LL: You did good. Very important question here: has fatherhood mellowed Kanye West? 

MM: I haven’t read as much about him recently, that counts as mellowing. We’ll have to wait for the next record. If the next one is sick, then it didn’t mellow him, but if it’s lame… he’s got daddy syndrome.

LL: Speaking of things that aren’t lame, you’re known for some pretty rad live shows. Did you break your hand punching a cymbal at one point?

MM: I do that on a fairly regular basis. I generally wear a brace now.

JP: He’s sacrificing his body for the music.

LL: It’s safe to say that February 11th is going to be a rad show, then.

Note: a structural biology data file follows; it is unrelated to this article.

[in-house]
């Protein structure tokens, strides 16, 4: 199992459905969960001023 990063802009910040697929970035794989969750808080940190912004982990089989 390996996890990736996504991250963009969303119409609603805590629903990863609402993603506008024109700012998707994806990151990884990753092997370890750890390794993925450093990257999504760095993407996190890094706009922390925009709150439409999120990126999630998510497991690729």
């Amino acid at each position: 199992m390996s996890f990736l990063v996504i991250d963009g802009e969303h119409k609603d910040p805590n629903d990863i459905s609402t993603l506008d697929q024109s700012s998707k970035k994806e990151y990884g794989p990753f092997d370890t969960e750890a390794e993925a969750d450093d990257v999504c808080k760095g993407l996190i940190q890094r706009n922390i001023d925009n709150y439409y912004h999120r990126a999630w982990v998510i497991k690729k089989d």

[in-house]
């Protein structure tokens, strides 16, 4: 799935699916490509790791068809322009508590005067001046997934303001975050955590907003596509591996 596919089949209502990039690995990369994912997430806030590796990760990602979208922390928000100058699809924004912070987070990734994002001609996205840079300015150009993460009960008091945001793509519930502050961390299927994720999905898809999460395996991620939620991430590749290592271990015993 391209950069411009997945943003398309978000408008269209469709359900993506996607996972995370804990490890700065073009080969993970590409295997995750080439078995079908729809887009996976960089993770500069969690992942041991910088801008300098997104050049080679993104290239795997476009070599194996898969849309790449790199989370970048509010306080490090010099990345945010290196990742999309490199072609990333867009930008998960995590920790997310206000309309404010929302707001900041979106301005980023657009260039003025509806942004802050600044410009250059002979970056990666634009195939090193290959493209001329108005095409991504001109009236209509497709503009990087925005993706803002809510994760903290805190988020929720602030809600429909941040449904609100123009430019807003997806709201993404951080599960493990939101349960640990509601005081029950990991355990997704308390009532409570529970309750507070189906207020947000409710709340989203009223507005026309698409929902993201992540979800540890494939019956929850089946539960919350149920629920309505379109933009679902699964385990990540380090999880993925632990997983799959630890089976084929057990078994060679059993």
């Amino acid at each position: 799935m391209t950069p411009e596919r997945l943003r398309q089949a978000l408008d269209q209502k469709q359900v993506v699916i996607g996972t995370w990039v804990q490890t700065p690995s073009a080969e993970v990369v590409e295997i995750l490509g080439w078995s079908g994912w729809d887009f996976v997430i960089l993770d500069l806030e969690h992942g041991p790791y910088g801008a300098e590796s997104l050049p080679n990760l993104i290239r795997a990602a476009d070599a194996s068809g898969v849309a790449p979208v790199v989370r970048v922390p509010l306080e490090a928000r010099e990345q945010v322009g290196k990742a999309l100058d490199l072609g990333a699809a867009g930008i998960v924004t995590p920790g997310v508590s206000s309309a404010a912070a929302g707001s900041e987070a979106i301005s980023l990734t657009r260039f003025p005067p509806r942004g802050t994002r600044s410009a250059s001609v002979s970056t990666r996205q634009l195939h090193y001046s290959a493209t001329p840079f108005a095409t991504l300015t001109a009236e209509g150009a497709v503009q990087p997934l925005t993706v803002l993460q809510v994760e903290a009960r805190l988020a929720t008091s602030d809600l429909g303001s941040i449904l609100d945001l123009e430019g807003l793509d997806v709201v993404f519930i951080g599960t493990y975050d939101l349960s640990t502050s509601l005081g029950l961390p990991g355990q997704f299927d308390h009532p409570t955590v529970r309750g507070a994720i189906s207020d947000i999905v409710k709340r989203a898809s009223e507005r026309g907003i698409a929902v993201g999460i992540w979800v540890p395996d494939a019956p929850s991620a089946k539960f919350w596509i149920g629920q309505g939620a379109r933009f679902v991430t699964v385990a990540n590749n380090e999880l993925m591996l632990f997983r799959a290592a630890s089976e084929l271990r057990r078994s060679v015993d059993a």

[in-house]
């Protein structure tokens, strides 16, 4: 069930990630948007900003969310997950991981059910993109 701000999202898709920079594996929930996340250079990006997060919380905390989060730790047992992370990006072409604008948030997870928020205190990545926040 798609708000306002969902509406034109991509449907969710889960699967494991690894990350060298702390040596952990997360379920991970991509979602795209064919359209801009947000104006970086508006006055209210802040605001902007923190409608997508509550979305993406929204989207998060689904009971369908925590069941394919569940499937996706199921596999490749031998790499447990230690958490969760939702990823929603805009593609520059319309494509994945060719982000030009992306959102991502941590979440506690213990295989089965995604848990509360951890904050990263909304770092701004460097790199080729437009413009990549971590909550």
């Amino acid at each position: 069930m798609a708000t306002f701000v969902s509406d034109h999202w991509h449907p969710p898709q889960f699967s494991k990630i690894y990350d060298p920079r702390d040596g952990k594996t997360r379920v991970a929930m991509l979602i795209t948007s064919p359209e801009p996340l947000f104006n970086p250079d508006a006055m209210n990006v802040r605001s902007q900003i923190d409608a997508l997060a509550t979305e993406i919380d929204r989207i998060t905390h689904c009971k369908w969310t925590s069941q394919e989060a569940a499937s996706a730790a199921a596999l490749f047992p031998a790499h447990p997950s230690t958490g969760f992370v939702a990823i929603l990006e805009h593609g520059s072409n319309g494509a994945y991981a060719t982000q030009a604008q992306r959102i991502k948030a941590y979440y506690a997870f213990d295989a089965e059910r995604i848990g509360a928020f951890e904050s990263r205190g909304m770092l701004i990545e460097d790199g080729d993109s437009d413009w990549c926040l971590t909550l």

JP: Yeah, it’s the Electric Owl that we’re playing at. It should be a good show, we’re playing with The Hounds Below from Michigan.  They’re ex-members of the Von Bondies. We went to see the Von Bondies play once, actually. Anyways, I’m looking forward to the show.

LL: I don’t know if you still do this, but you guys used to wear striped shirts to your shows all the time. Do you feel personally threatened when other people wear stripes near you?

MM: We wore those a lot, unless we were shooting a video. Horizontal lines go weird on camera. That’s a no-no.

JP: [Laughter] It’s never been an intentional thing. It came up accidentally, we have very similar taste in clothes. There’s one pair of shoes that we both own and for a period of a couple weeks there was some advanced phone calling that had to happen to ensure we weren’t wearing the exact same shoes for a show. I’m not sure I would feel threatened, I think I would be naturally attracted to someone wearing a striped shirt.